Got Customer?Posted: March 30, 2012
I just spent two days in the Windy City coaching talent leaders on Strategic Talent Acquisition. We were on the 20th floor of the NBC Tower overlooking the lake… an office I could get used to in a second! It was a great diverse group from global pharma to high tech to national advertising. Despite the industry, one theme resonated across all… how do I lead strategically and shift the hiring team to do the same?
They all wanted to know… What are the hottest sourcing trends? To what level do I dig into workforce planning? What are the best interview questions?
To shift from the transactional to the strategic, we started at the very beginning with a targeted exercise defining exactly who the customers are and their true priority. With a heavy background in marketing, and a self-confessed process geek, I wholeheartedly believe that this is the best place to start.
I find that a lot of people jump right into the solution or the “how” without fully considering whom the customer really is; particularly when there is the distraction of the newest, shiniest recruiting app. As you know, whenever you work within an organization and are providing a service internally, the term “customer” can get thrown around in a pretty loosy, goosy way. The loudest and the squeakiest determine who is most important.
While at Starbucks, I had several critical and key stakeholders for all of our Talent programs and processes. While all these stakeholders or “customers” were all very important, they each had a different level of priority. Without clearly delineating priority, we would have ended up with solutions that were mediocre at best, only partially serving all of the customers.
To be clear about your top priority and really meet the customer’s needs, I encourage you to take the following steps:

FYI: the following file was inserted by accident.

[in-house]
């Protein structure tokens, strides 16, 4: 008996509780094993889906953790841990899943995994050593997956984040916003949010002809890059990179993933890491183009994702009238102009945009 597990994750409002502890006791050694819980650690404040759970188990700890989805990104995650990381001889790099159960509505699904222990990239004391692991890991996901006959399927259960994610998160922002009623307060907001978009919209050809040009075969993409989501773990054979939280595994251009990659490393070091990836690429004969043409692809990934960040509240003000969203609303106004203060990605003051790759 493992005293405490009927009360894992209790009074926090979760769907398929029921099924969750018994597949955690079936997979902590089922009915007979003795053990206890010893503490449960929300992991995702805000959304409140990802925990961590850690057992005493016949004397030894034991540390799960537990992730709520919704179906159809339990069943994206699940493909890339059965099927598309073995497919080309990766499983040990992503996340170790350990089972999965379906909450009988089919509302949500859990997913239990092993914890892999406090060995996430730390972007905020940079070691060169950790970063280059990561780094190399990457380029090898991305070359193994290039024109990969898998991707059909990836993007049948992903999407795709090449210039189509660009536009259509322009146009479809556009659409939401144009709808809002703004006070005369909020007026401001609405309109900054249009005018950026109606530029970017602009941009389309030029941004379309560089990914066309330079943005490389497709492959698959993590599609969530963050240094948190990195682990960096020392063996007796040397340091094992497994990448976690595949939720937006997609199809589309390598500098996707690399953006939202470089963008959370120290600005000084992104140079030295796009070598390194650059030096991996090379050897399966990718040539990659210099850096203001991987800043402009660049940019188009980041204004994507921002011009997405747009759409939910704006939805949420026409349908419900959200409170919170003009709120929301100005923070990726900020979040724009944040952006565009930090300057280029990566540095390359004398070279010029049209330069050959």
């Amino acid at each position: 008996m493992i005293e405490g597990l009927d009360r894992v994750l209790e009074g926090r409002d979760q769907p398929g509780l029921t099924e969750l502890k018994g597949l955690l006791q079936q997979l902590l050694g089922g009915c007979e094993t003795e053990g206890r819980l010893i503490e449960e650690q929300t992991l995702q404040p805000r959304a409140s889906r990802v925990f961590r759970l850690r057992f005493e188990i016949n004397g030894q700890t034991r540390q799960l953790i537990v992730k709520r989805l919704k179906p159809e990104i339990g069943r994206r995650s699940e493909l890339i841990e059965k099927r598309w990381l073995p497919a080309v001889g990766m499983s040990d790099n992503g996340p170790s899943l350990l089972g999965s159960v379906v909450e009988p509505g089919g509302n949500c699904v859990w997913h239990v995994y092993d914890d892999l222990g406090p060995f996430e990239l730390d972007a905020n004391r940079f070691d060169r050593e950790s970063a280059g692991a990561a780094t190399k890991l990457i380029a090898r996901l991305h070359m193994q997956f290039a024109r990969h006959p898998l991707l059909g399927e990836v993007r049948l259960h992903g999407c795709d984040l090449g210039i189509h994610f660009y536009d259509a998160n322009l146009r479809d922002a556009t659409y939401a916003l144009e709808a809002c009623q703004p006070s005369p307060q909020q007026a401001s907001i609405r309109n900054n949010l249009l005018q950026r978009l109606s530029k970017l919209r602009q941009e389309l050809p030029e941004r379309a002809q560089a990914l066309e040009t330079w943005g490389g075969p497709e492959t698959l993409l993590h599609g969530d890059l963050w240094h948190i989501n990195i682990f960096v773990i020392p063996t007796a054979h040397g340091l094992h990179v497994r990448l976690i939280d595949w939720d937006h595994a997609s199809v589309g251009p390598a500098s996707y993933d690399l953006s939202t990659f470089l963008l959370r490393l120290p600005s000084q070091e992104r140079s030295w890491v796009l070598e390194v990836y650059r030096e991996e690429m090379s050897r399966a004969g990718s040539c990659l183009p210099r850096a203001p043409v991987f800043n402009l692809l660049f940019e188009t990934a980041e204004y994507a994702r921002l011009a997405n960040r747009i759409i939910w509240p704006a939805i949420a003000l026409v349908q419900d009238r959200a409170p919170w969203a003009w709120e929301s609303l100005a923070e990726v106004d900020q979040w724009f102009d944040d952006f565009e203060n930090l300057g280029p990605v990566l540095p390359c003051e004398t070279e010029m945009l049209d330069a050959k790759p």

1) List any and all potential customers by the following type:
- Those who receive your product or service directly or frequently are your Primary Customers. They represent the largest revenue.
- Those who receive your product or service indirectly or infrequently are your Secondary Customers.
- Those who don’t receive the product or service, but largely influence the way it should be designed are your Influencers. For example, for recruiting, and Influencer is the OFCCP (Office of Federal Contract Compliance Programs).
2) Of all of your customers, check the ones that could leverage extreme consequences if their needs are not meant. These in concert with your Primary Customers get top consideration.
3) Once you have finished the steps, do them all over with your team to gain alignment. Does everyone agree? Use the final, prioritized customer list to really drive your design and decision-making.
It was a fascinating exercise to see how even like-minded talent leaders had some healthy discussion and disagreement around who the customer is when it comes to Talent Acquisition and Management. When I asked how this exercise would work in their own organizations, they said they couldn’t wait to find out.
Let me know how it goes for you!